When I listened to him and then to Lady Gaga’s words I felt her compassion and sensed her wisdom. I understood why he believed that she was targeting him with her gaze and her advice. She was not a star pandering to her audience but a human with a generous heart hoping to help heal those that where broken or confused. It was a moving experience for me to see just how much she really cared about the teens who had come to find some kind of solace from her.

I’ve since learned that Lady Gaga is from a big happy Italian family. She enjoys old fashioned Sunday dinners with them and is unabashedly proud of her heritage. She is a sensitive soul who worries a bit too much and like many is sometimes her own worst critic. All of her natural beauty and talent and vulnerability came through in her movie portrayal under the direction of Bradley Cooper. What we saw on that big screen was as though a butterfly was emerging from a cocoon and we rejoiced at the wonder of it.

I suppose that most of us are romantics at heart. We enjoy a good love story and A Star Is Born is certainly one of those, but it is also a story of illness and addiction. I believe that given her real life efforts to help those who struggle it is little wonder that Lady Gaga’s role as an unconditional lover was a perfect part for her. Every aspect of the wonderful person that she is burst from the screen and into our hearts.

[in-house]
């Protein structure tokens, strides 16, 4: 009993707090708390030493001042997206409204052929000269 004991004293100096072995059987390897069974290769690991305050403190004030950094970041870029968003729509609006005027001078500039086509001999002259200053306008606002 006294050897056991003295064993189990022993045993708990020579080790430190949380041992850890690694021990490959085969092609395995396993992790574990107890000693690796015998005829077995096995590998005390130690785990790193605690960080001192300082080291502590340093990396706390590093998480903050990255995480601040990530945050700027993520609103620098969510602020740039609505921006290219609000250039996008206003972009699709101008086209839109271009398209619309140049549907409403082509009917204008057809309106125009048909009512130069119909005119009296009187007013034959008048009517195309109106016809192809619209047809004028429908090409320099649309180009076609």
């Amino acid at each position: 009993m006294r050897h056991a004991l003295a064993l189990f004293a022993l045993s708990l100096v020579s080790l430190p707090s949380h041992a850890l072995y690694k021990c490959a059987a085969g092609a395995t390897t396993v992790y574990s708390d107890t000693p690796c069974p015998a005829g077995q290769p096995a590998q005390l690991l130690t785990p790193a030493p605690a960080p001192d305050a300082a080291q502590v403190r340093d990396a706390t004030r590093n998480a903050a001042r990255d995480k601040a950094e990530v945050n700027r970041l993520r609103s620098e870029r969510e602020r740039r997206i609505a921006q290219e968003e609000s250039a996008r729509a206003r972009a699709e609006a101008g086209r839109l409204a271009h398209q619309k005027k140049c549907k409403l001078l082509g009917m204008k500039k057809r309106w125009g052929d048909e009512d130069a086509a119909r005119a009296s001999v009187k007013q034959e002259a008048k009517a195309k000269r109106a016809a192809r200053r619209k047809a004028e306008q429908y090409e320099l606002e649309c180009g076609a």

As we watched Lady Gaga and Bradley Cooper perform at the Academy Awards we witnessed a personal chemistry that may be the love of friends, the love of collaborators or perhaps even a bit of romance. Whatever it was came directly from Lady Gaga’s heart and Bradley Cooper’s belief in her. It was so true and good and devoid of guile that like my student we felt as though she was sending us all a personal message, telling us to be brave enough ourselves. There is nothing quite as beautiful.

Advertisements

Leave a Reply

Fill in your details below or click an icon to log in:

WordPress.com Logo

You are commenting using your WordPress.com account. Log Out /  Change )

Google photo

You are commenting using your Google account. Log Out /  Change )

Twitter picture

You are commenting using your Twitter account. Log Out /  Change )

Facebook photo

You are commenting using your Facebook account. Log Out /  Change )

Connecting to %s